Diversifying Educational Leaders for Optimal Student Outcomes According to Dr. Shawn Joseph

Mar 3, 2021 by

Dr. Shawn Joseph outlines plan for new school year
Dr. Shawn Joseph

Today, students and educators come from a variety of diverse backgrounds. In many parts of the country, underserved communities and communities of color are growing at rapid rates. In order to receive the best educational outcomes, students need to be taught by a diverse school staff that reflects the makeup of their communities as a whole.

Shawn Joseph, an experienced educational consultant and school administrator, explains why diversity in education is so important and how it can help students achieve great things.

The Diverse Student and Teacher Population

Between 2000 and 2017, the percentage of White public school students dipped from 61 to 48 percent. The percentage of Black students also decreased from 17 to 15 percent, while the percentage of Hispanic students rose from 16 to 27 percent. These figures reflect the increasing diversity of the American public school population.

While diversity has increased among the student body, it has also risen among teachers and administrators. A large majority of teachers in the United States are White, but the number of Black and Hispanic teachers has also slowly risen. Teachers and administrators of color, while slowly growing in number, are still under-represented in our schools, and now is the time to do more to enact policies and practices that encourage teachers and leaders of color to serve in our public schools.

The Impact of Teachers of Color on Student Achievement

Government research has shown that having a teacher from the same racial or ethnic group can positively impact students’ achievement, motivation, and attitude. Minority teachers may have higher expectations for their minority students than non-minority teachers.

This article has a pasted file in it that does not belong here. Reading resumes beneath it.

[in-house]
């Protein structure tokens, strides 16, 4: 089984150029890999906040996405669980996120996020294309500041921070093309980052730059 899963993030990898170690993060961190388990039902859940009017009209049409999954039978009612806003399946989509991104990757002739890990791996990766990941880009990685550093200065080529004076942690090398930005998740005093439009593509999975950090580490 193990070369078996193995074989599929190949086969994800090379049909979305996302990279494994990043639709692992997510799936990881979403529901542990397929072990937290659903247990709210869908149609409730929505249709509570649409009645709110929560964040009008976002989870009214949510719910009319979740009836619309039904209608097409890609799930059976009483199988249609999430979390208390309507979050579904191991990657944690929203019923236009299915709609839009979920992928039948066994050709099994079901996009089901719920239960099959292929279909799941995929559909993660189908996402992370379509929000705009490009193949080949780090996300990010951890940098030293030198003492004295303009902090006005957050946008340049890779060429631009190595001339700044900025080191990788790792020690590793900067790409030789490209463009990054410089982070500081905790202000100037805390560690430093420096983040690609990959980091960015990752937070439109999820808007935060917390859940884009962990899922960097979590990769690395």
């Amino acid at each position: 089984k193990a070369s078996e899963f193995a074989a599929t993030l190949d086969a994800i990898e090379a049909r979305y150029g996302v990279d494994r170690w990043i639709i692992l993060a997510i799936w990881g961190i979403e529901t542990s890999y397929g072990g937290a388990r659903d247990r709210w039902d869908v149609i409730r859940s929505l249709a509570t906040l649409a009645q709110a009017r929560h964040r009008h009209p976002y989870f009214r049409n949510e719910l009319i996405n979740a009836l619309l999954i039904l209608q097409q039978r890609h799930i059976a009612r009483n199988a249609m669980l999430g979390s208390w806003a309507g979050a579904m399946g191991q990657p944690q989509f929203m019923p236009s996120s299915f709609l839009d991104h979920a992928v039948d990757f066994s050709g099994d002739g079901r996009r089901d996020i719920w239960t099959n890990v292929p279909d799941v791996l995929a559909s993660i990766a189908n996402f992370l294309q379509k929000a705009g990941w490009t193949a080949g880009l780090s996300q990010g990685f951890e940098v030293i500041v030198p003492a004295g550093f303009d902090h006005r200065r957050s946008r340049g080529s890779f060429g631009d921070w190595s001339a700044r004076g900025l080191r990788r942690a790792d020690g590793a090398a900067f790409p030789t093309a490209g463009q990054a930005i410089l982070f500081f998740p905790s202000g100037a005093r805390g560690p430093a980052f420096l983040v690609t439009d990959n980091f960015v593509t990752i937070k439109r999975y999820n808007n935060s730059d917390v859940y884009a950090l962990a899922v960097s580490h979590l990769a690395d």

Students of color gain specific advantages from having teachers of similar ethnic backgrounds. A study by the Learning Policy Institute found that students’ overall academic performance was boosted. They had improved math and reading scores. Graduation rates were improved, and students had greater aspirations to attend college. Also, the number of absences was lower.

Teachers of color were also more likely to refer students of color to gifted programs. They were better equipped to help students face and confront racism. Students of color face many difficulties in the classroom but having an advocate and champion at school is associated with greater achievement.

Diversity Benefits Everyone

One of the principles that many educators forget is that diversity benefits every student, not just students of color and other minorities. Having a varied perspective on history, culture, and current events can help all students better understand their world.

White students also have measurable benefits when they are taught by teachers of color. More students reported that they felt academically challenged by their teachers, and also that they felt their teachers cared about them.

In addition, exposing White students to teachers of color makes it more likely that they will address and confront issues of race and bias. They gain a better appreciation of diverse races, ethnicities, and backgrounds in their communities. We do children a disservice when we do not expose them to the diversity of the world within our classrooms and schools.